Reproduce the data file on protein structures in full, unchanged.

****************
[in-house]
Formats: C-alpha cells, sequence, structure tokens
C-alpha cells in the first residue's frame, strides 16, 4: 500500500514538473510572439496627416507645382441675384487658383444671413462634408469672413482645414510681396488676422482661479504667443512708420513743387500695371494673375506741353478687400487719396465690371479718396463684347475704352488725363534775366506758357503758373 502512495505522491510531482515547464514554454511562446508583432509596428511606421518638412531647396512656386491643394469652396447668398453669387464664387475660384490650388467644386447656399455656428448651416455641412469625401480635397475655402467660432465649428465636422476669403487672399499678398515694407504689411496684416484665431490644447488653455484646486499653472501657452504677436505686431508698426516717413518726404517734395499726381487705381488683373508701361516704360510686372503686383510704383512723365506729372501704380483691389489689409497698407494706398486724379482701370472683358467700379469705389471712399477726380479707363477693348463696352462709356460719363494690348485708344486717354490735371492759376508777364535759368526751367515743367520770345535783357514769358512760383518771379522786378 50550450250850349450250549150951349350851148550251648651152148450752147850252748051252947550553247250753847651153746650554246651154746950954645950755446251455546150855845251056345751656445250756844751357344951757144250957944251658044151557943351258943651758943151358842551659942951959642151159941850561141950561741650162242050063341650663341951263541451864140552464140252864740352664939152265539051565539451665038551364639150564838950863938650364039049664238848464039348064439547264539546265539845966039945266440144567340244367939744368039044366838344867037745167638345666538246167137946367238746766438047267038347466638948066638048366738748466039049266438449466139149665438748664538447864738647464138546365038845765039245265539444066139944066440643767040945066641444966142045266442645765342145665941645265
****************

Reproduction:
[in-house]
Formats: C-alpha cells, sequence, structure tokens
C-alpha cells in the first residue's frame, strides 16, 4: 500500500514538473510572439496627416507645382441675384487658383444671413462634408469672413482645414510681396488676422482661479504667443512708420513743387500695371494673375506741353478687400487719396465690371479718396463684347475704352488725363534775366506758357503758373 502512495505522491510531482515547464514554454511562446508583432509596428511606421518638412531647396512656386491643394469652396447668398453669387464664387475660384490650388467644386447656399455656428448651416455641412469625401480635397475655402467660432465649428465636422476669403487672399499678398515694407504689411496684416484665431490644447488653455484646486499653472501657452504677436505686431508698426516717413518726404517734395499726381487705381488683373508701361516704360510686372503686383510704383512723365506729372501704380483691389489689409497698407494706398486724379482701370472683358467700379469705389471712399477726380479707363477693348463696352462709356460719363494690348485708344486717354490735371492759376508777364535759368526751367515743367520770345535783357514769358512760383518771379522786378 50550450250850349450250549150951349350851148550251648651152148450752147850252748051252947550553247250753847651153746650554246651154746950954645950755446251455546150855845251056345751656445250756844751357344951757144250957944251658044151557943351258943651758943151358842551659942951959642151159941850561141950561741650162242050063341650663341951263541451864140552464140252864740352664939152265539051565539451665038551364639150564838950863938650364039049664238848464039348064439547264539546265539845966039945266440144567340244367939744368039044366838344867037745167638345666538246167137946367238746766438047267038347466638948066638048366738748466039049266438449466139149665438748664538447864738647464138546365038845765039245265539444066139944066440643767040945066641444966142045266442645765342145665941645265